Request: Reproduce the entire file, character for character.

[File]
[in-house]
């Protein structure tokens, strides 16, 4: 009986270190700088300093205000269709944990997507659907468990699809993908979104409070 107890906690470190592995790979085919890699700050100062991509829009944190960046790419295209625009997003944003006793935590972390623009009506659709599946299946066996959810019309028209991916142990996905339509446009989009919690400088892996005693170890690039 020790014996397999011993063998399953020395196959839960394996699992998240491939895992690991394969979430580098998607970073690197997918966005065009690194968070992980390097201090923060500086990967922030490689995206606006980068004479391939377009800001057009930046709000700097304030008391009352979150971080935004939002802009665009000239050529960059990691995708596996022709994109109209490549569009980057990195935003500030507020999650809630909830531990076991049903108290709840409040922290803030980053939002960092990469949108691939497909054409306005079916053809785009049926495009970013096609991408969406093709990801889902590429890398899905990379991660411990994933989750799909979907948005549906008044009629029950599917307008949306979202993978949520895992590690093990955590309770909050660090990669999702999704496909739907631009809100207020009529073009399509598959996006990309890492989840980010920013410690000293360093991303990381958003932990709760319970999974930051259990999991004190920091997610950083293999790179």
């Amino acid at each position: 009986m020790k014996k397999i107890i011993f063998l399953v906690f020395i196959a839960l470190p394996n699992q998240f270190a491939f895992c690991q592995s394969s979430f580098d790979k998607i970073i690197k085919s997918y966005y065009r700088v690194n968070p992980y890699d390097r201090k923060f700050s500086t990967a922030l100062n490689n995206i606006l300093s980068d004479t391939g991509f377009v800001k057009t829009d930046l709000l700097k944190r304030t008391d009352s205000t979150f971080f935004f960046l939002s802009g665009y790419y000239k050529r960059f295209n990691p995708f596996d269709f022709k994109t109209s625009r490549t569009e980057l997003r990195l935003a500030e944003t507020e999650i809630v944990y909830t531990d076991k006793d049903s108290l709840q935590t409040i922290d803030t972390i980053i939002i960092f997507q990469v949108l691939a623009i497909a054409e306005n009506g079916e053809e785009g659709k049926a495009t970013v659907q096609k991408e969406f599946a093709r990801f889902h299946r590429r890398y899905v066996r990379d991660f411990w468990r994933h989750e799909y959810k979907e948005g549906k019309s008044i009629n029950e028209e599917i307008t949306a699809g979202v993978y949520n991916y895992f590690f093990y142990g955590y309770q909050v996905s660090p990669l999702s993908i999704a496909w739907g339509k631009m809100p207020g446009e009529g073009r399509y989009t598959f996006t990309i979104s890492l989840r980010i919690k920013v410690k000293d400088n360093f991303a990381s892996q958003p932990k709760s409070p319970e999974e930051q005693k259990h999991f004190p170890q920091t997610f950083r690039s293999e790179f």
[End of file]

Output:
[in-house]
């Protein structure tokens, strides 16, 4: 009986270190700088300093205000269709944990997507659907468990699809993908979104409070 107890906690470190592995790979085919890699700050100062991509829009944190960046790419295209625009997003944003006793935590972390623009009506659709599946299946066996959810019309028209991916142990996905339509446009989009919690400088892996005693170890690039 020790014996397999011993063998399953020395196959839960394996699992998240491939895992690991394969979430580098998607970073690197997918966005065009690194968070992980390097201090923060500086990967922030490689995206606006980068004479391939377009800001057009930046709000700097304030008391009352979150971080935004939002802009665009000239050529960059990691995708596996022709994109109209490549569009980057990195935003500030507020999650809630909830531990076991049903108290709840409040922290803030980053939002960092990469949108691939497909054409306005079916053809785009049926495009970013096609991408969406093709990801889902590429890398899905990379991660411990994933989750799909979907948005549906008044009629029950599917307008949306979202993978949520895992590690093990955590309770909050660090990669999702999704496909739907631009809100207020009529073009399509598959996006990309890492989840980010920013410690000293360093991303990381958003932990709760319970999974930051259990999991004190920091997610950083293999790179």
């Amino acid at each position: 009986m020790k014996k397999i107890i011993f063998l399953v906690f020395i196959a839960l470190p394996n699992q998240f270190a491939f895992c690991q592995s394969s979430f580098d790979k998607i970073i690197k085919s997918y966005y065009r700088v690194n968070p992980y890699d390097r201090k923060f700050s500086t990967a922030l100062n490689n995206i606006l300093s980068d004479t391939g991509f377009v800001k057009t829009d930046l709000l700097k944190r304030t008391d009352s205000t979150f971080f935004f960046l939002s802009g665009y790419y000239k050529r960059f295209n990691p995708f596996d269709f022709k994109t109209s625009r490549t569009e980057l997003r990195l935003a500030e944003t507020e999650i809630v944990y909830t531990d076991k006793d049903s108290l709840q935590t409040i922290d803030t972390i980053i939002i960092f997507q990469v949108l691939a623009i497909a054409e306005n009506g079916e053809e785009g659709k049926a495009t970013v659907q096609k991408e969406f599946a093709r990801f889902h299946r590429r890398y899905v066996r990379d991660f411990w468990r994933h989750e799909y959810k979907e948005g549906k019309s008044i009629n029950e028209e599917i307008t949306a699809g979202v993978y949520n991916y895992f590690f093990y142990g955590y309770q909050v996905s660090p990669l999702s993908i999704a496909w739907g339509k631009m809100p207020g446009e009529g073009r399509y989009t598959f996006t990309i979104s890492l989840r980010i919690k920013v410690k000293d400088n360093f991303a990381s892996q958003p932990k709760s409070p319970e999974e930051q005693k259990h999991f004190p170890q920091t997610f950083r690039s293999e790179f």